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 #35 of Our Most Amazing HIV-Positive People of 2016: Danny Harris

Danny Harris

When Plus caught up with Danny Harris he was apologetic for having been unavailable. Work had been exceptionally busy for him and each night afterwards he had been driving out to a small town in rural Arkansas and back in order to volunteer at a food pantry for residents with HIV. He wasn't making it home until late at night and he was exhausted.

Those who know him say Harris often gives of himself this way, going above the call of duty to help others. A co-worker, known only as “Miss Princess,” nominated Harris for the Amazing HIV-Positive People of 2016 list and describes him as “a wonderful role model for clients, who facilitates support groups and meetings ... among other things. Danny is a wonderful person [who] is full of motivation and compassion and leads by example. He has turned his HIV status into something positive, not only for himself, but for others too.”

Harris is a statewide outreach and prevention coordinator for ARcare HIV Special Services, which provides comprehensive medical care at 36 community health clinics and 14 Ryan White case management offices throughout Arkansas. When Harris began this work in 2011, no one else was doing that kind of work in the state. After two years of meeting HIV-positive people from around the state and networking with local HIV organizations, it became clear to him that needs were going unmet. In particular, Harris believed Arkansas needed to make routine HIV testing available, and to create a statewide support network that could connect those living with or working on HIV issues in their local areas with others throughout the state.

Harris says he was thrilled — and enormously proud — that ARcare and the Arkansas Department of Health not only listened to his list of issues but allowed him to develop programs to solve those unmet needs. He established the Positive Empowerment Project (PEP), which now has nine Empowerment support groups for HIV-positive people and their supporters (two more will be added this fall) in various parts of the state. Harris writes and produces the Positive Empowerment Newsletter and says he’s especially proud when he thinks of all the work case managers have done to cultivate interest and circulate the newsletter throughout the state.

In addition, because of Harris, ARcare now offers free routine testing in all 14 of their Ryan White case management offices, along with several other locations — including in areas that testing hadn’t always been available in the past. “When I consider where this work began in 2011 and where it is now in 2016,” Harris muses, “I am moved with overwhelming joy and pride. God has blessed me with such an awesome team to work with.”

Those who who’ve known Harris his whole life aren’t surprised he’s successful met the needs he had cataloged. He prides himself with always being able to find a solution to any puzzle or challenge. Sure, he admits, he’s stumbled; and even fallen a time or two, but he’d always been able to get right back up, brush off, and “make my way around the issue.”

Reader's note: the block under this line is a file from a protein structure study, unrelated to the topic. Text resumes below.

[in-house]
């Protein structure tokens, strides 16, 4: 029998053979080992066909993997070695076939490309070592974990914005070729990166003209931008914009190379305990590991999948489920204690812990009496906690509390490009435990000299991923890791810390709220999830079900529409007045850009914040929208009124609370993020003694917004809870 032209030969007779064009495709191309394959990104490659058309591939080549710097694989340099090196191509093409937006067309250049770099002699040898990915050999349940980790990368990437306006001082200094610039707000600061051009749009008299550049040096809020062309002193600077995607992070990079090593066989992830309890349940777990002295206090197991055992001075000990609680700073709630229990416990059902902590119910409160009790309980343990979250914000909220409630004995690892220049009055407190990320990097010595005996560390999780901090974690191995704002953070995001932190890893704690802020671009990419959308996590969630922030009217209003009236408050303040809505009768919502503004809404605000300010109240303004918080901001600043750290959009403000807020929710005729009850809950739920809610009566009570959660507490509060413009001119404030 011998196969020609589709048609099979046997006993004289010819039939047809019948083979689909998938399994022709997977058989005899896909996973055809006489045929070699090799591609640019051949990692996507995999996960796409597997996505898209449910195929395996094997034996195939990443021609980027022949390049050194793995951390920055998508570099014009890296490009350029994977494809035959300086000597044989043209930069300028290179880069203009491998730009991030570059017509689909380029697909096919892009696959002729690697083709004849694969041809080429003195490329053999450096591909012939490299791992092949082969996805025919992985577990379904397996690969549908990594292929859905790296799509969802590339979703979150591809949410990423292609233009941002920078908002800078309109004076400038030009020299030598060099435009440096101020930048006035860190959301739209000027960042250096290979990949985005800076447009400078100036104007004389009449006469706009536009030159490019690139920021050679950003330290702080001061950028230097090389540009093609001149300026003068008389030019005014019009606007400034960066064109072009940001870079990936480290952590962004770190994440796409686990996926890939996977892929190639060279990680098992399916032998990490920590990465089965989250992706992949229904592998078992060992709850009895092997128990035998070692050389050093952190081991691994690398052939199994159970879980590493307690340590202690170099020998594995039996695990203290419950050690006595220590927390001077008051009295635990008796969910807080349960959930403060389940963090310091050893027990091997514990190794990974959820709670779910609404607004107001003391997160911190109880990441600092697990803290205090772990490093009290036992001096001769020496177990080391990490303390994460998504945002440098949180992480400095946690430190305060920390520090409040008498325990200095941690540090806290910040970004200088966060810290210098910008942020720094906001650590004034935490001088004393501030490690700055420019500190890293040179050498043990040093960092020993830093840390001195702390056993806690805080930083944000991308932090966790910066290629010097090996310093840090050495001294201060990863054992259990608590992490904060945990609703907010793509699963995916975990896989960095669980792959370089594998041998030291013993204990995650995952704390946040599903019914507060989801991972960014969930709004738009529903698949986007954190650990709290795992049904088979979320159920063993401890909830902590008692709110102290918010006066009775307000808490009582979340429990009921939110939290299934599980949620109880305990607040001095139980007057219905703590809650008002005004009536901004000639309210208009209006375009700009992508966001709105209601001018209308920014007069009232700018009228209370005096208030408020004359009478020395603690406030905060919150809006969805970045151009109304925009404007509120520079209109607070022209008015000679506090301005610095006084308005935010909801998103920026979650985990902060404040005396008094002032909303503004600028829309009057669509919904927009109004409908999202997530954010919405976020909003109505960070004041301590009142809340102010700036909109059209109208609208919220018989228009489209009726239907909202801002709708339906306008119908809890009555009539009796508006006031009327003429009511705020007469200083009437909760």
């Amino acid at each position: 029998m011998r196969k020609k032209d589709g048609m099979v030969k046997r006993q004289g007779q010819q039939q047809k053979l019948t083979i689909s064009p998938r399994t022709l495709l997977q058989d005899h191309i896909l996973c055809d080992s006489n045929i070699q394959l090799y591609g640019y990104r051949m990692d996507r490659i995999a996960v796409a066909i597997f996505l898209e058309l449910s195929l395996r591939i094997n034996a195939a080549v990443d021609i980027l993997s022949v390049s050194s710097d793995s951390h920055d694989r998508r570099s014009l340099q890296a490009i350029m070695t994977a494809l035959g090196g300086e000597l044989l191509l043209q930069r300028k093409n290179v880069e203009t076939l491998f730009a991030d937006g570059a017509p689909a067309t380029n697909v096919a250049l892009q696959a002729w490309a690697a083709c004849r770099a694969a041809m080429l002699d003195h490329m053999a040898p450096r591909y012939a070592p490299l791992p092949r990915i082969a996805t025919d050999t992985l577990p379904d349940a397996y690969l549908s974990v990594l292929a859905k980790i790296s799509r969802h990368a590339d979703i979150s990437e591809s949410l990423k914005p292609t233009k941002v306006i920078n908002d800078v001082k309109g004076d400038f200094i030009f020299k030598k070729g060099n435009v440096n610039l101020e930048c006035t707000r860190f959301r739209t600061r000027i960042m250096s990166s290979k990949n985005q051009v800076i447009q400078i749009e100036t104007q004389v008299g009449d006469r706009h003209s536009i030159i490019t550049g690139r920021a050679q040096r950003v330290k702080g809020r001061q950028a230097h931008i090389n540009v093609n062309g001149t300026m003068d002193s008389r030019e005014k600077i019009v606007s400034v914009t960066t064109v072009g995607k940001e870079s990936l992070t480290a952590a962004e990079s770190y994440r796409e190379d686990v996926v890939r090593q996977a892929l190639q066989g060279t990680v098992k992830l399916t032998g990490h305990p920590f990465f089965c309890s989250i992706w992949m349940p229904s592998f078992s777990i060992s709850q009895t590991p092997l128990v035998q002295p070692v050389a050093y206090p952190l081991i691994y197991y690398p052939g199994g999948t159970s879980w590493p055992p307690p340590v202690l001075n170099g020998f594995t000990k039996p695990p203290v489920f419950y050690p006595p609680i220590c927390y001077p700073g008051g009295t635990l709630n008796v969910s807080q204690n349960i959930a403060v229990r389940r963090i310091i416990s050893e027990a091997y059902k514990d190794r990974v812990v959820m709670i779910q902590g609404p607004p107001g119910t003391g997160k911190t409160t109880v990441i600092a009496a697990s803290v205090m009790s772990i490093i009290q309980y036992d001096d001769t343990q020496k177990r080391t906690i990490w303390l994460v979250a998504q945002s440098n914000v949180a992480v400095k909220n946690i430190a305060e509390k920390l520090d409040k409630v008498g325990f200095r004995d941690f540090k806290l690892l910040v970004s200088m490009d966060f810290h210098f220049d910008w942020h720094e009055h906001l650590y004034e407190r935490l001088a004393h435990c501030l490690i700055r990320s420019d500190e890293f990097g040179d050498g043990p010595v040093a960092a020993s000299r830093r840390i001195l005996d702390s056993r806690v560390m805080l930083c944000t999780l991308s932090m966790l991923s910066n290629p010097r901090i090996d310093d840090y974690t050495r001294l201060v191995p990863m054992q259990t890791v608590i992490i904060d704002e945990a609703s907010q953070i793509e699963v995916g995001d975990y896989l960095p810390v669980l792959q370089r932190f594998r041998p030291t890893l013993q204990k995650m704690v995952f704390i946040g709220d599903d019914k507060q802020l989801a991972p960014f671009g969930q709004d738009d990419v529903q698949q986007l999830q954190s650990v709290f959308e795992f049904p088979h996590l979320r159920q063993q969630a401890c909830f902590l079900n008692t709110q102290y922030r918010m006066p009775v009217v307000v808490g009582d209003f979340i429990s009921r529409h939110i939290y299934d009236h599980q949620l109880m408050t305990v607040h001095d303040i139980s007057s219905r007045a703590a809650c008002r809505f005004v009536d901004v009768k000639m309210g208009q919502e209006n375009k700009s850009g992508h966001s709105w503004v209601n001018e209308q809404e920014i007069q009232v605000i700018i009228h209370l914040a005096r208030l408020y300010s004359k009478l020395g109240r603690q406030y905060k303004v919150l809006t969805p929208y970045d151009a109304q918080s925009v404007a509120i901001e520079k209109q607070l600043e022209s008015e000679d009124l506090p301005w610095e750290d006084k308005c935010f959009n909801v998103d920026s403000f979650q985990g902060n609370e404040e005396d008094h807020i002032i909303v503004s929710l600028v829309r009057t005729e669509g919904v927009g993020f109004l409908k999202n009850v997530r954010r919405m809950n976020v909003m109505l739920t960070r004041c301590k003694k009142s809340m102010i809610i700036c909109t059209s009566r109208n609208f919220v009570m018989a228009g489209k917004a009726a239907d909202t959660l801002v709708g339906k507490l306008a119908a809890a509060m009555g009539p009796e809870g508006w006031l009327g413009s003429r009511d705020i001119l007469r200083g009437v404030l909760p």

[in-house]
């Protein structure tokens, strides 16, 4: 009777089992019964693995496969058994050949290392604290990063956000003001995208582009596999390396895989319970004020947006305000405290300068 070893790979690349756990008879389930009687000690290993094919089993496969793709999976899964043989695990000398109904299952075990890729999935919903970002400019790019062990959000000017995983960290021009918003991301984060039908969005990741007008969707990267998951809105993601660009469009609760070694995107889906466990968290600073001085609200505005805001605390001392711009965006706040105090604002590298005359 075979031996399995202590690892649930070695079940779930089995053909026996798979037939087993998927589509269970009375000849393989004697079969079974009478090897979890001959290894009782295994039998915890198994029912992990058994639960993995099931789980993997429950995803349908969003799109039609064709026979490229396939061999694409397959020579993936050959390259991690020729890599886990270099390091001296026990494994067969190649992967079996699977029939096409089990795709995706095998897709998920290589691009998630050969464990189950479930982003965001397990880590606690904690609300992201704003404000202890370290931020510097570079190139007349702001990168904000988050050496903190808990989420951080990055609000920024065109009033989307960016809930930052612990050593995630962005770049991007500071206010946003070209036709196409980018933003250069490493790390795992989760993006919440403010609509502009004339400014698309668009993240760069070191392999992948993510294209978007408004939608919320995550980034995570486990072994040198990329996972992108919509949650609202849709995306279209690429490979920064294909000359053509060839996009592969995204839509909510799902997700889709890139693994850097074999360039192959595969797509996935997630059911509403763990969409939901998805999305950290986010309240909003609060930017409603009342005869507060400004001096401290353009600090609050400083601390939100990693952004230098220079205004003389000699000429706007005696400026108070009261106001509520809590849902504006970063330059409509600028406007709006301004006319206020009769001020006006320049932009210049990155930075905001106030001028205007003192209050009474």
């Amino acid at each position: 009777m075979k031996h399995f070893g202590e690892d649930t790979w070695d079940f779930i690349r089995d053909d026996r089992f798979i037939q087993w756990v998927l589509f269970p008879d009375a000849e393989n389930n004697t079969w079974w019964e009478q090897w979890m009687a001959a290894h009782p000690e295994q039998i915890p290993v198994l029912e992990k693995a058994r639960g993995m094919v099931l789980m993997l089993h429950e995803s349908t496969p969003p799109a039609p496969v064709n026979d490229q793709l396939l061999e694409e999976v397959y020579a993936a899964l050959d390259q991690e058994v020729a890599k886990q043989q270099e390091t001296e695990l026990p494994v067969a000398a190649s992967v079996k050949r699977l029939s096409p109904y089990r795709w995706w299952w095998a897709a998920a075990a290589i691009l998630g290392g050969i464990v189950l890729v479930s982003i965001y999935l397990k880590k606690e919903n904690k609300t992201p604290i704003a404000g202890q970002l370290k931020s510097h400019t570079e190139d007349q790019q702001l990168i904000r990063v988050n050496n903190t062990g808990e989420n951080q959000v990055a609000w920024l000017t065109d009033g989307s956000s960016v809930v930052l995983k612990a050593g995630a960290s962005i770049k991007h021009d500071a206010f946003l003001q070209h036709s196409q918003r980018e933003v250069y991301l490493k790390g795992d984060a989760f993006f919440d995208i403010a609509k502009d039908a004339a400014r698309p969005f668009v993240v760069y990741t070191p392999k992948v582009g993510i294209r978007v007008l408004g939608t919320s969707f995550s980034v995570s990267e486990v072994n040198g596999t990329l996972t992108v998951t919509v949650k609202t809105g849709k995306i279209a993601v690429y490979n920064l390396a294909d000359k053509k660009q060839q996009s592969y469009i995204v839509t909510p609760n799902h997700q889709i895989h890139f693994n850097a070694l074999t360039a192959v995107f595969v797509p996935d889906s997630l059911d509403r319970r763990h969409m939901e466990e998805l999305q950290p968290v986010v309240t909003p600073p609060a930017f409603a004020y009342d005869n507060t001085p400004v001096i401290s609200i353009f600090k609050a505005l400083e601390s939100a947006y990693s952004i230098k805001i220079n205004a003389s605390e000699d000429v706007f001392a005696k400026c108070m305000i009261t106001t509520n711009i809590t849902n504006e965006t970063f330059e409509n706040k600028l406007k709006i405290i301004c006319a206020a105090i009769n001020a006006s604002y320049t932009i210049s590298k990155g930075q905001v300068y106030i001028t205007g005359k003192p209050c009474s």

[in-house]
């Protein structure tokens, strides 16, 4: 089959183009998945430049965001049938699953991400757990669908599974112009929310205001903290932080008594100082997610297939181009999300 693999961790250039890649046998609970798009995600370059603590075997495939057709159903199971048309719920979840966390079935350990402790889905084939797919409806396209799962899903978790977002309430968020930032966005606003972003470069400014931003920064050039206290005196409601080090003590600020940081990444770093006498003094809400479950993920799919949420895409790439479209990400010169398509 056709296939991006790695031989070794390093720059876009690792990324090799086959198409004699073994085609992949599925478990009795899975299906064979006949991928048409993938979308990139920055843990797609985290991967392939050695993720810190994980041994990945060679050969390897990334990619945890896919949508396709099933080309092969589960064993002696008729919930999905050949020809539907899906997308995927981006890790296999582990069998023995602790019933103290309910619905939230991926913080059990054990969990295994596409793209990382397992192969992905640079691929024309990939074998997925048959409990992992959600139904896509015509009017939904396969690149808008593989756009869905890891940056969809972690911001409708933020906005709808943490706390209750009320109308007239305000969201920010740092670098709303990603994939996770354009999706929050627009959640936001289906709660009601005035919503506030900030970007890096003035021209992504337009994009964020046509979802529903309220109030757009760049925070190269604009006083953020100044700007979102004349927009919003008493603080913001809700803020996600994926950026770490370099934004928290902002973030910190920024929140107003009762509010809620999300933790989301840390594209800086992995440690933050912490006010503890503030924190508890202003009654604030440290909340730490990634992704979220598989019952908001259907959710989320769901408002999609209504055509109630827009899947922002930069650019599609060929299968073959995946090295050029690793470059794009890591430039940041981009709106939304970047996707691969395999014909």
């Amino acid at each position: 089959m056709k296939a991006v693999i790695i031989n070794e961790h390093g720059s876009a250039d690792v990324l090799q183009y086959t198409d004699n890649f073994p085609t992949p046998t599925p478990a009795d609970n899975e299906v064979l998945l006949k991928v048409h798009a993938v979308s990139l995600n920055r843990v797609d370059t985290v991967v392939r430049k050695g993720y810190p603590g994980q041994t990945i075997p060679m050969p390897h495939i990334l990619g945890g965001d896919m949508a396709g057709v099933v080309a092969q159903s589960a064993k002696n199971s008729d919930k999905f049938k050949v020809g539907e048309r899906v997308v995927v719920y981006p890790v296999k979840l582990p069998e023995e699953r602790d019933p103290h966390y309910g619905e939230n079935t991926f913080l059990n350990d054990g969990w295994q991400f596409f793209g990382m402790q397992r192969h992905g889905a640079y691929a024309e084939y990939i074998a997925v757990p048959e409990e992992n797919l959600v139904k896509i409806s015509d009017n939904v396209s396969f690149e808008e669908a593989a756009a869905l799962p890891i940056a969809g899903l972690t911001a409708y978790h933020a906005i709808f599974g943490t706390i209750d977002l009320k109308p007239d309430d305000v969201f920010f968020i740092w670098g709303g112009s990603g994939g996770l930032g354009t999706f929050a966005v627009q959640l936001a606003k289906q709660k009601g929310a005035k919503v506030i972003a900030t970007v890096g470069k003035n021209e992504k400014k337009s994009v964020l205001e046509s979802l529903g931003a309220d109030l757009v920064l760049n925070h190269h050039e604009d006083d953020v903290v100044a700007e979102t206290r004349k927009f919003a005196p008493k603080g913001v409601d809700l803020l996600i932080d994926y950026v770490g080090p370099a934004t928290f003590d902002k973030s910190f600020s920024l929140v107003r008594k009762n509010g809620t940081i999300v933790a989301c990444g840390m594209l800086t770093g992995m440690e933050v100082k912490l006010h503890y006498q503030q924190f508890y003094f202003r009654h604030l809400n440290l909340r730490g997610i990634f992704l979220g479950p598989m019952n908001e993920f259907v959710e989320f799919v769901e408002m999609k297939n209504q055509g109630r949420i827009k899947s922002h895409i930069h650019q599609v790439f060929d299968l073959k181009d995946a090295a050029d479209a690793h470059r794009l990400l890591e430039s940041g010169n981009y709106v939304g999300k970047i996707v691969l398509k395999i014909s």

At least he’d been able to, before he learned of his HIV diagnosis. HIV, Harris says, was the first obstacle he couldn't “fix.”

“I couldn't ignore it,” he explains now. “[I couldn’t] pretend it didn't exist, or repair it. The feeling of hopelessness from that one fact alone caused me to retreat and contemplate surrender.”

Feeling powerless was such a new thing for him, it led him into the “darkness” of depression. “I became so lonely and believed that it was a struggle that I'd endure forever alone,” Harris recalls. “The darkness of my diagnosis had nothing to do with the virus itself, because I never had extreme health issues of any kind. I felt purposeless and insignificant.”

Harris says in the midst of that crisis, “I made decisions I regret to this day. I slowly allowed HIV to take pieces of my life until I didn't have much left and was on the edge of a sea of despair. I struggled with the darkness of my diagnosis for almost two years before I found anyone to help me [find] my way through.”

He describes coming out of that darkness, in 2010, as an “awakening” that “allowed me to rebuild my life and reclaim purpose and significance in my life again.” He is finding that purpose in shining a light for those still trapped in the darkness, still struggling with their own diagnoses. Over the next few years, he says he wants to find more ways to accomplish this goal. He plans to continue expanding PEP statewide so no one in Arkansas has to feel alone in their “positive life.” He’ll continue sharing his HIV message through the Positive Empowerment Newsletter. And, he adds, “I will continue to test people because I have found my way through and have strength to loan them until they can stand on their own.”

As a newly married man, Harris says he also wants to “experience as much of life with my new wife and daughter as I possibly can. I want to bring joy and safety to them. I want to enable them to live their dreams and produce the same joy in their lives that I've come to know.”

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